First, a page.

Debug Info Assignment Tracking

Assignment Tracking is an alternative technique for tracking variable location debug info through optimisations in LLVM. It provides accurate variable locations for assignments where a local variable (or a field of one) is the LHS. In rare and complicated circumstances indirect assignments might be optimized away without being tracked, but otherwise we make our best effort to track all variable locations.

The core idea is to track more information about source assignments in order and preserve enough information to be able to defer decisions about whether to use non-memory locations (register, constant) or memory locations until after middle end optimisations have run. This is in opposition to using llvm.dbg.declare and llvm.dbg.value, which is to make the decision for most variables early on, which can result in suboptimal variable locations that may be either incorrect or incomplete.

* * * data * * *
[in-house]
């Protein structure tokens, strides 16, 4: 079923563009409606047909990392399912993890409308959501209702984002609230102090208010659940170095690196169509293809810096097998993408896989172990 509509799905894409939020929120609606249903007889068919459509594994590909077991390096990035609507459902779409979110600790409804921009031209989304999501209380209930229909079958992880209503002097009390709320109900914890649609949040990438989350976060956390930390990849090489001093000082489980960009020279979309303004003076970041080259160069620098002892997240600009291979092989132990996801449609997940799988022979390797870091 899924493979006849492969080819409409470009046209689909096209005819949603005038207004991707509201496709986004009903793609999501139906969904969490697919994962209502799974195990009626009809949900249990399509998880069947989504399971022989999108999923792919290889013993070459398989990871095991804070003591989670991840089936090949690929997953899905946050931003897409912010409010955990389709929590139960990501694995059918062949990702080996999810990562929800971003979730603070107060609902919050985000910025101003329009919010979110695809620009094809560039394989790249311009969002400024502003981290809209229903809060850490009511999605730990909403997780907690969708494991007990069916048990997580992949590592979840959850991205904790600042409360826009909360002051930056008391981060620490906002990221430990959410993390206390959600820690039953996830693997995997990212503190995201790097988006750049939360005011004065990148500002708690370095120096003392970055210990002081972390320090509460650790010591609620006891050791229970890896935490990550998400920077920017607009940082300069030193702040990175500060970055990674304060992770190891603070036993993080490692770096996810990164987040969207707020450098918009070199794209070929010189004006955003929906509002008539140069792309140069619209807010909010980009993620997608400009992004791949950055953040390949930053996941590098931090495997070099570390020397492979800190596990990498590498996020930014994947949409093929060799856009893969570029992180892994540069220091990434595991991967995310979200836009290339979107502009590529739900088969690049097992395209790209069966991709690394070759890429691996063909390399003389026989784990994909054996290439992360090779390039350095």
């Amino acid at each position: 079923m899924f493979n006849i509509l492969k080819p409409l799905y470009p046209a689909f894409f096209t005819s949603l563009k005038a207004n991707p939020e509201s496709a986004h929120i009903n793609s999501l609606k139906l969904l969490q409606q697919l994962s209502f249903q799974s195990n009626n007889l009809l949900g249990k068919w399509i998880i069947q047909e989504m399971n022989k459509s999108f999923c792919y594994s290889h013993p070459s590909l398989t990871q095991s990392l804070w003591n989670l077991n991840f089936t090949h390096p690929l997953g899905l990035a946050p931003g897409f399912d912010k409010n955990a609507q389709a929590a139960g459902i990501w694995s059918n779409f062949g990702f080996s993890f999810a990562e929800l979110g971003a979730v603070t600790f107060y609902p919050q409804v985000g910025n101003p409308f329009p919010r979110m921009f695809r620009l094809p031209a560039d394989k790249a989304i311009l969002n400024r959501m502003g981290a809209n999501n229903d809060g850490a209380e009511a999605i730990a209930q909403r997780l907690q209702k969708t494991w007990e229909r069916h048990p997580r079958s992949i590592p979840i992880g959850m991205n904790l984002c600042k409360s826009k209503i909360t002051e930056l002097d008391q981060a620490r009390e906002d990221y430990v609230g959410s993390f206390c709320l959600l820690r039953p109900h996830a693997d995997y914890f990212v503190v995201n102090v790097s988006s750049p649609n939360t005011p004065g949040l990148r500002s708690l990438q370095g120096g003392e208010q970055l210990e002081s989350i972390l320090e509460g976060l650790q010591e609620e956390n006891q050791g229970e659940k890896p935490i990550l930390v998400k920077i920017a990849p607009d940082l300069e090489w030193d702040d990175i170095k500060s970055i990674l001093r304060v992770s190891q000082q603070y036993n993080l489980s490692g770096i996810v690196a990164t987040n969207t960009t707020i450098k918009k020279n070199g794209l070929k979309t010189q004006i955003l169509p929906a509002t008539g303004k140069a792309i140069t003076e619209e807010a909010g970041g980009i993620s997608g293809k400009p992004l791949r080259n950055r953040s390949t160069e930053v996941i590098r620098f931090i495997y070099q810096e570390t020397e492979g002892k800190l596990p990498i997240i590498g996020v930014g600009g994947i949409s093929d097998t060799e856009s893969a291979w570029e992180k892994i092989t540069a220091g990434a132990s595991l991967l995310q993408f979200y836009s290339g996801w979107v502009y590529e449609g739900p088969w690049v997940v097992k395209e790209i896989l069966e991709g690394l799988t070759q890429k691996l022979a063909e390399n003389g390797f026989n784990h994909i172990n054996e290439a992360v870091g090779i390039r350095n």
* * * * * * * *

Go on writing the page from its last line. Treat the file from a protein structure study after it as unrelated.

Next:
A secondary goal of assignment tracking is to cause minimal additional work for LLVM pass writers, and minimal disruption to LLVM in general.

Status and usage

Status: Experimental work in progress. Enabling is strongly advised against except for development and testing.

Enable in Clang: -Xclang -fexperimental-assignment-tracking

That causes Clang to get LLVM to run the pass declare-to-assign. The pass converts conventional debug intrinsics to assignment tracking metadata and sets the module flag debug-info-assignment-tracking to the value i1 true. To check whether assignment tracking is enabled for a module call isAssignmentTrackingEnabled(const Module &M) (from llvm/IR/DebugInfo.h).